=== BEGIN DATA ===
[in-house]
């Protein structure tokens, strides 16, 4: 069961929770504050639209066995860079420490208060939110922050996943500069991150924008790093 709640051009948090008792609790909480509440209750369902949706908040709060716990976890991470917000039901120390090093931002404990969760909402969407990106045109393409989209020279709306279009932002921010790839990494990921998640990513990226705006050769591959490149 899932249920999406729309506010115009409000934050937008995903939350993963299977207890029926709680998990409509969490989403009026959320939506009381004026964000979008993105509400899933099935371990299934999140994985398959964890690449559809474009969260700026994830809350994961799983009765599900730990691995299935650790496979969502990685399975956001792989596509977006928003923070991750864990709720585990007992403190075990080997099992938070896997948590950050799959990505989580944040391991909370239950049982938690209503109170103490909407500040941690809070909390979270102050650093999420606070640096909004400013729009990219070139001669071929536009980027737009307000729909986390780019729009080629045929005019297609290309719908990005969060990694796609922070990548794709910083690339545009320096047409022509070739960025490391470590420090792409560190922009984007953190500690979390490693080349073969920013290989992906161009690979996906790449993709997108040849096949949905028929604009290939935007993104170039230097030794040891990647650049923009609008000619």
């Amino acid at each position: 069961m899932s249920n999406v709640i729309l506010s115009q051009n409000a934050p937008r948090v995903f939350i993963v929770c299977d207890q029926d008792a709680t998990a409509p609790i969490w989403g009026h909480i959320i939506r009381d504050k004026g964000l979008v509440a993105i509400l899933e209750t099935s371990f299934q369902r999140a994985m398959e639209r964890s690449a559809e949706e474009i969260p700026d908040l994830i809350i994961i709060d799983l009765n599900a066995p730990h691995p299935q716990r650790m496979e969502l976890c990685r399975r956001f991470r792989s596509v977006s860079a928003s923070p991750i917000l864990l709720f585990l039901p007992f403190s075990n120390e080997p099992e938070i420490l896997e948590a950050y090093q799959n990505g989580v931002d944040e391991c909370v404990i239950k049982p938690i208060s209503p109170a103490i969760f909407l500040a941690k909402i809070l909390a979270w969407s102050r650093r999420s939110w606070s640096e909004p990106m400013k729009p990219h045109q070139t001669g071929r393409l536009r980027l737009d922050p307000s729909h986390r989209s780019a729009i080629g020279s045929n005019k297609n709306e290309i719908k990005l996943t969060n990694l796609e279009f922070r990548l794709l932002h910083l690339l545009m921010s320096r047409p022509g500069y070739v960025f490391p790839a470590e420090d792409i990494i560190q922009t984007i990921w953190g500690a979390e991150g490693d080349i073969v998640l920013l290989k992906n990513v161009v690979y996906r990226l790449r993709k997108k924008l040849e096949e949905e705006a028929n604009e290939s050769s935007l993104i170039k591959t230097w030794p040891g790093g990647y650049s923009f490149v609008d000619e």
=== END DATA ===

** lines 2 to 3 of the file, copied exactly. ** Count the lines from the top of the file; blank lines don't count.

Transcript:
């Protein structure tokens, strides 16, 4: 069961929770504050639209066995860079420490208060939110922050996943500069991150924008790093 709640051009948090008792609790909480509440209750369902949706908040709060716990976890991470917000039901120390090093931002404990969760909402969407990106045109393409989209020279709306279009932002921010790839990494990921998640990513990226705006050769591959490149 899932249920999406729309506010115009409000934050937008995903939350993963299977207890029926709680998990409509969490989403009026959320939506009381004026964000979008993105509400899933099935371990299934999140994985398959964890690449559809474009969260700026994830809350994961799983009765599900730990691995299935650790496979969502990685399975956001792989596509977006928003923070991750864990709720585990007992403190075990080997099992938070896997948590950050799959990505989580944040391991909370239950049982938690209503109170103490909407500040941690809070909390979270102050650093999420606070640096909004400013729009990219070139001669071929536009980027737009307000729909986390780019729009080629045929005019297609290309719908990005969060990694796609922070990548794709910083690339545009320096047409022509070739960025490391470590420090792409560190922009984007953190500690979390490693080349073969920013290989992906161009690979996906790449993709997108040849096949949905028929604009290939935007993104170039230097030794040891990647650049923009609008000619």
């Amino acid at each position: 069961m899932s249920n999406v709640i729309l506010s115009q051009n409000a934050p937008r948090v995903f939350i993963v929770c299977d207890q029926d008792a709680t998990a409509p609790i969490w989403g009026h909480i959320i939506r009381d504050k004026g964000l979008v509440a993105i509400l899933e209750t099935s371990f299934q369902r999140a994985m398959e639209r964890s690449a559809e949706e474009i969260p700026d908040l994830i809350i994961i709060d799983l009765n599900a066995p730990h691995p299935q716990r650790m496979e969502l976890c990685r399975r956001f991470r792989s596509v977006s860079a928003s923070p991750i917000l864990l709720f585990l039901p007992f403190s075990n120390e080997p099992e938070i420490l896997e948590a950050y090093q799959n990505g989580v931002d944040e391991c909370v404990i239950k049982p938690i208060s209503p109170a103490i969760f909407l500040a941690k909402i809070l909390a979270w969407s102050r650093r999420s939110w606070s640096e909004p990106m400013k729009p990219h045109q070139t001669g071929r393409l536009r980027l737009d922050p307000s729909h986390r989209s780019a729009i080629g020279s045929n005019k297609n709306e290309i719908k990005l996943t969060n990694l796609e279009f922070r990548l794709l932002h910083l690339l545009m921010s320096r047409p022509g500069y070739v960025f490391p790839a470590e420090d792409i990494i560190q922009t984007i990921w953190g500690a979390e991150g490693d080349i073969v998640l920013l290989k992906n990513v161009v690979y996906r990226l790449r993709k997108k924008l040849e096949e949905e705006a028929n604009e290939s050769s935007l993104i170039k591959t230097w030794p040891g790093g990647y650049s923009f490149v609008d000619e």